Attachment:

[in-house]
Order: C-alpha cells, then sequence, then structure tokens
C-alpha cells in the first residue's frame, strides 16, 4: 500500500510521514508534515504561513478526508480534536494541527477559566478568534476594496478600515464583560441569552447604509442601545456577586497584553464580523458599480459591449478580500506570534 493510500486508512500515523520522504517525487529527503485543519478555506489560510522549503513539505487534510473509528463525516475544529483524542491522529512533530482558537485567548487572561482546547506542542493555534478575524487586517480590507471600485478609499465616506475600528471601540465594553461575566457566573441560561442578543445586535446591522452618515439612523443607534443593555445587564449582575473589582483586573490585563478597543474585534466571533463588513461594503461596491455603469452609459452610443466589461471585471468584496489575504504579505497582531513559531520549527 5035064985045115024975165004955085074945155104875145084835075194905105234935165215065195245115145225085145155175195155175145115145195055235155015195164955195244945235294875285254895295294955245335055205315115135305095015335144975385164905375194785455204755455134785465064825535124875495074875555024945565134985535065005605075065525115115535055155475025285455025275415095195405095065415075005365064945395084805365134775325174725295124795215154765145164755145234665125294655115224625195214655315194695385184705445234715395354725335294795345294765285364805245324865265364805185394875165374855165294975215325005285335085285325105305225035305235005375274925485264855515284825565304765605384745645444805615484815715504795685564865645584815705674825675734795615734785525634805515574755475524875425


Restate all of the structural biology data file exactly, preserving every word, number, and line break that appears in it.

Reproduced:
[in-house]
Order: C-alpha cells, then sequence, then structure tokens
C-alpha cells in the first residue's frame, strides 16, 4: 500500500510521514508534515504561513478526508480534536494541527477559566478568534476594496478600515464583560441569552447604509442601545456577586497584553464580523458599480459591449478580500506570534 493510500486508512500515523520522504517525487529527503485543519478555506489560510522549503513539505487534510473509528463525516475544529483524542491522529512533530482558537485567548487572561482546547506542542493555534478575524487586517480590507471600485478609499465616506475600528471601540465594553461575566457566573441560561442578543445586535446591522452618515439612523443607534443593555445587564449582575473589582483586573490585563478597543474585534466571533463588513461594503461596491455603469452609459452610443466589461471585471468584496489575504504579505497582531513559531520549527 5035064985045115024975165004955085074945155104875145084835075194905105234935165215065195245115145225085145155175195155175145115145195055235155015195164955195244945235294875285254895295294955245335055205315115135305095015335144975385164905375194785455204755455134785465064825535124875495074875555024945565134985535065005605075065525115115535055155475025285455025275415095195405095065415075005365064945395084805365134775325174725295124795215154765145164755145234665125294655115224625195214655315194695385184705445234715395354725335294795345294765285364805245324865265364805185394875165374855165294975215325005285335085285325105305225035305235005375274925485264855515284825565304765605384745645444805615484815715504795685564865645584815705674825675734795615734785525634805515574755475524875425